The decorative paper base according to the invention may be manufactured on a Fourdrinier paper making machine or a Yankee paper making machine. For this purpose, the pulp mixture with a stuff consistency of 2 to 4% by weight can be beaten up to a degree of beating of 30° to 45° SR. In a mixing vat, fillers, such as titanium dioxide and talcum as well as wet strength enhancing agents are added and thoroughly mixed with the pulp mixture. The high density pulp thus obtained is diluted to a stuff consistency of about 1% and, insofar as necessary, further auxiliary agents such as retention aids, defoamers, aluminium sulphate and other auxiliary agents mentioned above are admixed. This low density pulp is passed via the head box of the paper making machines onto the Fourdrinier part. A fiber fleece is formed and, after dewatering, the decorative paper base is obtained which is subsequently dried.
To manufacture decorative paper, the decorative base paper is impregnated or saturated with synthetic resin dispersions usually used for this purpose. Synthetic resin dispersions usually used for this purpose are, for example, those based on polyacrylic or polyacrylomethyl esters, polyvinylacetate, polyvinylchloride or synthetic resin solutions based on phenol/formaldehyde precondensates, urea/formaldehyde precondensates or melamine/formaldehyde precondensates or compatible mixtures thereof.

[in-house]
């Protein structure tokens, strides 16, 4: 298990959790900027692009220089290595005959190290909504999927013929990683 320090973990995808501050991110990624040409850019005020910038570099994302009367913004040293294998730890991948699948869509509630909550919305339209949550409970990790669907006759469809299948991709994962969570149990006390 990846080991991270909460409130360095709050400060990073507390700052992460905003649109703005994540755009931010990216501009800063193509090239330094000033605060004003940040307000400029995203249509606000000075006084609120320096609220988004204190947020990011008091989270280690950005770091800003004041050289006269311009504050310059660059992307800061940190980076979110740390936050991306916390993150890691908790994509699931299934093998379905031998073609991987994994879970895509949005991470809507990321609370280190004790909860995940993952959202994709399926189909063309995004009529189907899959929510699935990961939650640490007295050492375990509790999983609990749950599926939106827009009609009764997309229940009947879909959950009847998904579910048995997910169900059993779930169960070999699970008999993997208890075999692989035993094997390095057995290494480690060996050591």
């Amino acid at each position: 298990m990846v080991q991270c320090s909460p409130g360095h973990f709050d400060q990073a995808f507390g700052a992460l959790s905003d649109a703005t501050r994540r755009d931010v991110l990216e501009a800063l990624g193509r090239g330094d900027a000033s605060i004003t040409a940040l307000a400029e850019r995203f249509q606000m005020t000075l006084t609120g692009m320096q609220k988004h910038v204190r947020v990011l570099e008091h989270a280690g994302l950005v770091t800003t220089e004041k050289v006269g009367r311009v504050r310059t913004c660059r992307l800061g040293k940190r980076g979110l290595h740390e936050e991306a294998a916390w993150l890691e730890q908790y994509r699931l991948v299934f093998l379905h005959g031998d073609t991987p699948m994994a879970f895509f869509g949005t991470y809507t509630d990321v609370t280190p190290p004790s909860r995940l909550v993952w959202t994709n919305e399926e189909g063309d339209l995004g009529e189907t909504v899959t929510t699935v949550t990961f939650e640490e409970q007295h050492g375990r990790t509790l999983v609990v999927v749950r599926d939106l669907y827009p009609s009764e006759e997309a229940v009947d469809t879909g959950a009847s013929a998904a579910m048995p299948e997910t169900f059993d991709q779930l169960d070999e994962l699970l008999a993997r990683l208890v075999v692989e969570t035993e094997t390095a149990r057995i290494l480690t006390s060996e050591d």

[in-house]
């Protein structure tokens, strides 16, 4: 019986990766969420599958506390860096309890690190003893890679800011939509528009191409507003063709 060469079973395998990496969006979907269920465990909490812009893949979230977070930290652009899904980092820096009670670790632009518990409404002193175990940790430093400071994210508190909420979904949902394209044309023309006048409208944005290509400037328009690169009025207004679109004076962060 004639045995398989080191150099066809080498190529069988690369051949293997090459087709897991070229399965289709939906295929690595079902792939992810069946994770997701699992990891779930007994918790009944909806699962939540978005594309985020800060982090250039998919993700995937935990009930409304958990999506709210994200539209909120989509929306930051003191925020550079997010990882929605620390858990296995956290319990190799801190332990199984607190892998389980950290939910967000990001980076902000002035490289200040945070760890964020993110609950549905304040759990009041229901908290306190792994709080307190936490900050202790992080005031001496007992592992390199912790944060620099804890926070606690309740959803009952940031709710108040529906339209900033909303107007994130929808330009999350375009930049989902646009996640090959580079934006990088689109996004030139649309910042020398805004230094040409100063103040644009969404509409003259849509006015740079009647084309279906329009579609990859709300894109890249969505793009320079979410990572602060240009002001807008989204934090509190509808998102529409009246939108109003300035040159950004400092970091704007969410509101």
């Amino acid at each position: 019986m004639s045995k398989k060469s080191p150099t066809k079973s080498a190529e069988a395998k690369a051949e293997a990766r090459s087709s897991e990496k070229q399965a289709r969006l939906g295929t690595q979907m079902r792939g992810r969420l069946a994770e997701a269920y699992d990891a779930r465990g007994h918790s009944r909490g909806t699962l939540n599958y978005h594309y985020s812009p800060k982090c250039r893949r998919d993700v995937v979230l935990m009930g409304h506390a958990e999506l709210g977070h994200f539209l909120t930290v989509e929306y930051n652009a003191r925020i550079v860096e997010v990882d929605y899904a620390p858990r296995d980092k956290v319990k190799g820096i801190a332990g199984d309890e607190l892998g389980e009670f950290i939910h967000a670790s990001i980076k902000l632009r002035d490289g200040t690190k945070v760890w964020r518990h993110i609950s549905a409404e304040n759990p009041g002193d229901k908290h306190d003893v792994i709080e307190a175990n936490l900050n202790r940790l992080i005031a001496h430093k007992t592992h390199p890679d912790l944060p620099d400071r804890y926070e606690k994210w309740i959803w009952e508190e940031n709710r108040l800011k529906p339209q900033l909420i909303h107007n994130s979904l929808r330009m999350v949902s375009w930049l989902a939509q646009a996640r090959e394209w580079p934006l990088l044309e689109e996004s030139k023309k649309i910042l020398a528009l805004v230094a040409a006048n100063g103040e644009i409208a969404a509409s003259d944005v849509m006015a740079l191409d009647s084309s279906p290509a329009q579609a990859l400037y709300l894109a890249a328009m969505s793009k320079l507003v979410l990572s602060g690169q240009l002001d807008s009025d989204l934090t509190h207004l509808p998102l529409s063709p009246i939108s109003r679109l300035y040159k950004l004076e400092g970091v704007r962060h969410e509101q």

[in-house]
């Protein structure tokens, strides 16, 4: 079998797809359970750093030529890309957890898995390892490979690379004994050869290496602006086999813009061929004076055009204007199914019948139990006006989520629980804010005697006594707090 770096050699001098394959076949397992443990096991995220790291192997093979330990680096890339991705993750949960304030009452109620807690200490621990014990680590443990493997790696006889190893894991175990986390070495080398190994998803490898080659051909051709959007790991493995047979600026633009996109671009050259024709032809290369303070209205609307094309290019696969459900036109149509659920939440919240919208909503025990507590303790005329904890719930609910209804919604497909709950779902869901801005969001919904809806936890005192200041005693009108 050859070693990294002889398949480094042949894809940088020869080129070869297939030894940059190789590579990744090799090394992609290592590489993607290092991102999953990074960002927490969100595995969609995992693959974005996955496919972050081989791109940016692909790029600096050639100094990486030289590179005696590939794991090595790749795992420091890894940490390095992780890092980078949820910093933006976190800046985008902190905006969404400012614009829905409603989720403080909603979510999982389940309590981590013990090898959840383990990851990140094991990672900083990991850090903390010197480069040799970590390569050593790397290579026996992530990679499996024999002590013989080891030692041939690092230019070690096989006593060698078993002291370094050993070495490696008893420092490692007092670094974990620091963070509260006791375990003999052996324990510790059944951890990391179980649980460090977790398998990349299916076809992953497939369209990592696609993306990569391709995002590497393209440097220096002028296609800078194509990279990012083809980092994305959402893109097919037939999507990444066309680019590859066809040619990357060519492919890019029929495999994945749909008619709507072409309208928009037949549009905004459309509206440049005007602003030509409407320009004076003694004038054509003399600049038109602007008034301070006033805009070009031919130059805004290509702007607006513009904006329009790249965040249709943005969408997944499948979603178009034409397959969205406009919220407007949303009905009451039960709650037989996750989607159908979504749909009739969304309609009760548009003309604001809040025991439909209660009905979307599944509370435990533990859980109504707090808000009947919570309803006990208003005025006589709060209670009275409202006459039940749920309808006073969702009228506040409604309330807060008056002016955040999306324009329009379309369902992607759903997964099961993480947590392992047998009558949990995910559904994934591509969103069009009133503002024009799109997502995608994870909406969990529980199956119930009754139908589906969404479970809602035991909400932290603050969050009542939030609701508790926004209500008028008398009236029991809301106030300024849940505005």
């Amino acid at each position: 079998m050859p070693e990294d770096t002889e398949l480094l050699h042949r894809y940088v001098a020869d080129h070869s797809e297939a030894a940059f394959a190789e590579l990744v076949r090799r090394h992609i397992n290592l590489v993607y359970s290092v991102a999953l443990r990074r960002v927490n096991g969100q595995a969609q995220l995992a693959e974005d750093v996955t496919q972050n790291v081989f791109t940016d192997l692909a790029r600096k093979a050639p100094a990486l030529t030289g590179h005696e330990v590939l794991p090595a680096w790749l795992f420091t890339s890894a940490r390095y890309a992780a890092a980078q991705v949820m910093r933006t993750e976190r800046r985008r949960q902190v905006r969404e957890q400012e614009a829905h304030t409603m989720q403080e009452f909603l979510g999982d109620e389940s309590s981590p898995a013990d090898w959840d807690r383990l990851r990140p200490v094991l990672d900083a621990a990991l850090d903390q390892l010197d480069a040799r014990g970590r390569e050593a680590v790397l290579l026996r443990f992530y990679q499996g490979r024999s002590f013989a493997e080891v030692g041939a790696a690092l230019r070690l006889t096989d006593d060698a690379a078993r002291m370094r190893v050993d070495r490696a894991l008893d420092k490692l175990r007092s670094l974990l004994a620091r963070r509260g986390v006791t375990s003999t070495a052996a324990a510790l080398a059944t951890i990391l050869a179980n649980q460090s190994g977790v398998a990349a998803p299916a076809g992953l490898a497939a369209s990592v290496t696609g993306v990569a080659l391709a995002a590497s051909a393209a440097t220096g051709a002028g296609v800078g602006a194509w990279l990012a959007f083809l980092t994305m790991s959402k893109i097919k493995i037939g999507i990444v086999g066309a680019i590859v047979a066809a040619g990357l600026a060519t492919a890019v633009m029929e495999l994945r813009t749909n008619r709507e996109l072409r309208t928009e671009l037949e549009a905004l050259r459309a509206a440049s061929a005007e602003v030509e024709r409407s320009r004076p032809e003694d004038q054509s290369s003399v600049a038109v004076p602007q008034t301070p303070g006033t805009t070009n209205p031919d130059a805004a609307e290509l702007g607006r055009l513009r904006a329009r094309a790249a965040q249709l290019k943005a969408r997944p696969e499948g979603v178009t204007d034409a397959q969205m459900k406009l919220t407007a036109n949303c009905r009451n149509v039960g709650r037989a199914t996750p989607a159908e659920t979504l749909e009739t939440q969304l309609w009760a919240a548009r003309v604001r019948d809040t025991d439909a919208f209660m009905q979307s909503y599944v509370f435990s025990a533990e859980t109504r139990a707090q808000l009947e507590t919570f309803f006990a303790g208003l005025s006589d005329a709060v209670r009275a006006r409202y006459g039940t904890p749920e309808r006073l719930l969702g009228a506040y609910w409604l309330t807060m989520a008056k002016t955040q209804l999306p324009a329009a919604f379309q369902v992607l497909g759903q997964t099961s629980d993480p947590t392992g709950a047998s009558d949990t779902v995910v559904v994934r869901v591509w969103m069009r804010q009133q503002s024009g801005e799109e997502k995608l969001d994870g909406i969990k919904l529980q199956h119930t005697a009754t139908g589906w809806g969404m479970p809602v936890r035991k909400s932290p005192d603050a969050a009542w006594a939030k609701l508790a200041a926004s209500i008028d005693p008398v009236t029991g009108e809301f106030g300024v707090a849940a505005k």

The impregnation may also take place in the size press of the paper making machine. The decorative base paper may be impregnated such that the paper is not fully impregnated throughout. Such decorative paper is also referred to as pre-impregnated decorative paper. In this case, the resin component introduced into the decorative base paper as a result of the impregnation amounts to 25 to 30% by weight based on the weight of the paper.
After drying, the impregnated paper can be varnished and printed and subsequently applied onto a substrate such as a wooden panel. The varnished and, if appropriate, printed products are generally referred to as decorative films.
The particle size of the titanium dioxide according to the invention is between 400 and 700 nm, the average particle size amounts to 600 to 650 nm. In comparison, the average particle size of conventional titanium dioxide is about 1,500 nm.
The titanium dioxide according to the invention does not form agglomerates on addition to the pulp suspension and consequently guaranteed an optimum distribution of the pigment on the pulp fibers and in the voids between the fibers. The silicon dioxide thus grafted on then acts, in practice, as ‘spacer’ between the pigment particles.
The invention is illustrated in further detail by way of the following examples:
A pulp mixture consisting of 70% Eucalyptus pulp and 30% coniferous wood pulp was admixed with 0.6% of epichlorohydrin as wet strength enhancing agent, 0.11% of retention aid and 0.03% of a defoamer for use as the basic mixture. The mixture was adjusted to a pH of 6.5 by means of aluminium sulphate.
A titanium dioxide mixture of 40% titanium dioxide with a silicon dioxide content of 1.456% and 60% of a conventional titanium dioxide (silicon dioxide content less than 0.039%) was added to this mixture.
On a Fourdrinier paper making machine, a decorative paper with a basis weight of 120 g/m2 and a titanium dioxide content of 36.5 g/m2 was produced.
To the basic mixture from example 1, a titanium dioxide mixture of 40% of a titanium dioxide with a silicon dioxide content of 6.451% and 60% of a conventional titanium dioxide (silicon dioxide content less than 0.039%) was added. On a Fourdrinier paper making machine, a decorative paper with a basis weight of 120 g/m2 and a titanium dioxide content of 36.5 g/m2 was produced.